Cooler autumn temperatures usher in the best season to visit the sprawling Mojave National Preserve. The 1.6 million-acre Southern California preserve encompasses a scenic and historic portion of the Mojave Desert.
The remote region, managed by the National Park Service, is popular with campers, hikers, mountain bikers, horseback riders and off-highway explorers. A handful of paved, partially paved and gravel side roads access two information centers, two campgrounds, several trails and other developed facilities. These routes are usually open to use by passenger vehicles driven carefully, but all are subject to occasional flash-flood damage. Visitors are safest using higher-clearance vehicles. Stay off side roads unless you have four-wheel drive.
Interstate 15 on the west, U.S. Highway 95 on the east and Interstate 40 on the south provide access to several routes into Mojave National Preserve. Since there are no services within the preserve, start with a full gas tank and carry extra water, a good spare tire and the tools and knowledge to change a tire.
The closest access from Las Vegas is by way of I-15 between Mountain Pass and Baker, Calif., on Cima Road or from the Searchlight cutoff south of Primm, where you turn off before Nipton, Calif., on a paved mine road that also leads to the old railroad settlement of Cima. Head south from Cima on Kelso Road to reach the preserve’s main information station in the restored Kelso Depot. The handsome mission-style railroad depot contains displays, an introductory film, refurbished rooms, a gift shop and an art gallery. Its little cafe in the waiting room is currently closed.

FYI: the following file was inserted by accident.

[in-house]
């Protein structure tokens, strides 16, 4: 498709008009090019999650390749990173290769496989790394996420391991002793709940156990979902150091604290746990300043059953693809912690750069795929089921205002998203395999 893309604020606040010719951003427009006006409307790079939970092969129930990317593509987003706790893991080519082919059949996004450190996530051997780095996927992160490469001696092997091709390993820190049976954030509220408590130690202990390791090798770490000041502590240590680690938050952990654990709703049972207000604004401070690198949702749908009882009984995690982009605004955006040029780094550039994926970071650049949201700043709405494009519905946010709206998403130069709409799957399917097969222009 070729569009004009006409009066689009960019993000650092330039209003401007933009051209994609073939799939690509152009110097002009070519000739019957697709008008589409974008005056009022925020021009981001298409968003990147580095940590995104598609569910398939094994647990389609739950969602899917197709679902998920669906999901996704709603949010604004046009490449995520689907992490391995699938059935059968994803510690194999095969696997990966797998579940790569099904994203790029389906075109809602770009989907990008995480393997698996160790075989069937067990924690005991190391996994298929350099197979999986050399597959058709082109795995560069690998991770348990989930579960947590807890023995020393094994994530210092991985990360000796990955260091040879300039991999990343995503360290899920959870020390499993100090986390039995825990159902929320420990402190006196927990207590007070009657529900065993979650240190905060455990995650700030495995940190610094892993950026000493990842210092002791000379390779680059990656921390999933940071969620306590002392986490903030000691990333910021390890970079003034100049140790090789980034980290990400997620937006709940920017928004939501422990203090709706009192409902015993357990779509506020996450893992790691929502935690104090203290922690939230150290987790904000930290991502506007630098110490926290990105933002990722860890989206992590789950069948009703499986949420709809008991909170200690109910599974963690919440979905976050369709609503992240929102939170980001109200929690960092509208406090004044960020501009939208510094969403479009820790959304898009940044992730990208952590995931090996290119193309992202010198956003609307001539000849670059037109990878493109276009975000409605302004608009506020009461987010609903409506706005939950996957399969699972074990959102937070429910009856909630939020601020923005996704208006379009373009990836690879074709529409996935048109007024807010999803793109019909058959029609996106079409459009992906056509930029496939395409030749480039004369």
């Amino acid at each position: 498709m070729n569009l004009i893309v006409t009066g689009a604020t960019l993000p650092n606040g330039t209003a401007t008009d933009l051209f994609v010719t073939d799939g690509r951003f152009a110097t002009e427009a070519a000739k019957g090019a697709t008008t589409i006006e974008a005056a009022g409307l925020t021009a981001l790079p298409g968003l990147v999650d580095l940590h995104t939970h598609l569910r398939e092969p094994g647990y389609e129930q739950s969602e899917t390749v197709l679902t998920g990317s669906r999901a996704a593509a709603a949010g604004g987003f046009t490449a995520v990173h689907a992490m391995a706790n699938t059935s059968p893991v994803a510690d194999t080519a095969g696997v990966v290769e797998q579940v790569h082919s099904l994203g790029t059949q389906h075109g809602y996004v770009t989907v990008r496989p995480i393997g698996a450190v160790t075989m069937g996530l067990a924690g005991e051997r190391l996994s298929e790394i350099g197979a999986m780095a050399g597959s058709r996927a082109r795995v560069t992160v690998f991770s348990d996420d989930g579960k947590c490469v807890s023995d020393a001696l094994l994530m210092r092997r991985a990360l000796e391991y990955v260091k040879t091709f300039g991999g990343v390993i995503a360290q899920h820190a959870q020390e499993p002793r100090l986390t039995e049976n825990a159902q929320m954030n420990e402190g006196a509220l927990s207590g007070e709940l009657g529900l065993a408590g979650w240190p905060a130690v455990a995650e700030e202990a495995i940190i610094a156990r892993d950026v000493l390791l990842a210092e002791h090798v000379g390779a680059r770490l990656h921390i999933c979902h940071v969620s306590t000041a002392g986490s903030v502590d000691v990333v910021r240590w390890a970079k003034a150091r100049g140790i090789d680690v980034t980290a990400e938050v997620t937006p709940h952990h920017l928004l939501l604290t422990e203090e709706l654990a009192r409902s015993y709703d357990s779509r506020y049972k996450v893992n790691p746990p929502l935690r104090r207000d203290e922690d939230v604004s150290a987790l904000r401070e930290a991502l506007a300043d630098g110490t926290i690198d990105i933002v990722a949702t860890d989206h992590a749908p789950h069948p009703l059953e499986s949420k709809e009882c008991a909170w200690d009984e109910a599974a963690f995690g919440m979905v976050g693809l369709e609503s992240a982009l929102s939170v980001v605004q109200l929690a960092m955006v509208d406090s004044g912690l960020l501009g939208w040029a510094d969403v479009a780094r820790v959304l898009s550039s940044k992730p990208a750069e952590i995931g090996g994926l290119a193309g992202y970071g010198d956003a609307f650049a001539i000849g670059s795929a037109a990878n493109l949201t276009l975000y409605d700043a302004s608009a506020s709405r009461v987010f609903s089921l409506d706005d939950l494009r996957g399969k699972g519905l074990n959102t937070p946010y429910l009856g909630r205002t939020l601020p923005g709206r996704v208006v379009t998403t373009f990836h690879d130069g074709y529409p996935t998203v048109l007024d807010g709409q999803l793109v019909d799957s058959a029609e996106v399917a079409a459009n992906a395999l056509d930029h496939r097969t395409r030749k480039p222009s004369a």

You can reach the interior of the preserve by turning on Cedar Canyon Road about 4½ miles south of Cima. This gravel road meets up with mostly unpaved Black Canyon Road after a few scenic miles. About a mile before you reach this junction, the road passes Mid-Hills Campground, established in a forest of pinyons and junipers that was scorched by a 2005 wildfire. Turn south on Black Canyon Road to reach the second developed campground at a dramatically eroded area called Hole-in-the-Wall. This area has a visitor center and bookstore, open on weekends, picnic area and equestrian facilities adjacent to a tent and RV campground. All campsites in the preserve are available on a first-come basis for a minimal charge per night.
For visitors who enjoy exploring old roads and trails, the Mojave National Preserve contains more than 1,000 miles of old overland trails, roads into ranching areas and rough tracks once used to reach area mines. Historic Mojave Road traverses the area, much of it open to ATVs and four-wheel-drive vehicles. Built by the U.S. Army in the 1800s for access from Arizona across the desert into California, the route was guarded by a series of small military outposts, all now in ruins.
There are several developed hiking trails of varying lengths and degrees of difficulty. Some are also open to equestrian use. A few of the most popular trails begin near the two campgrounds, including one long trail that links the two camping developments. There are also a few loop trails, each several miles long.
A favorite with many visitors, a short but daring route descends into the Hole-in-the-Wall to reach Banshee Canyon. At Zzyzx, an oasis on Cima Road, visitors stroll a short, easy trail around a lake with exhibits detailing the cultural history of the site, a 1940s health retreat now used for desert studies by the California State University system.
Many other routes are best suited to experienced hikers since they are not well-marked or improved. Hikers should be properly conditioned, well-equipped and protected from the sun. They should carry at least a gallon of water each. Tell a ranger or someone at home where you are going. Cellphone coverage is spotty. Carry a detailed map because GPS systems can be unreliable in this remote area.
Margo Bartlett Pesek’s Trip of the Week column appears on Sundays.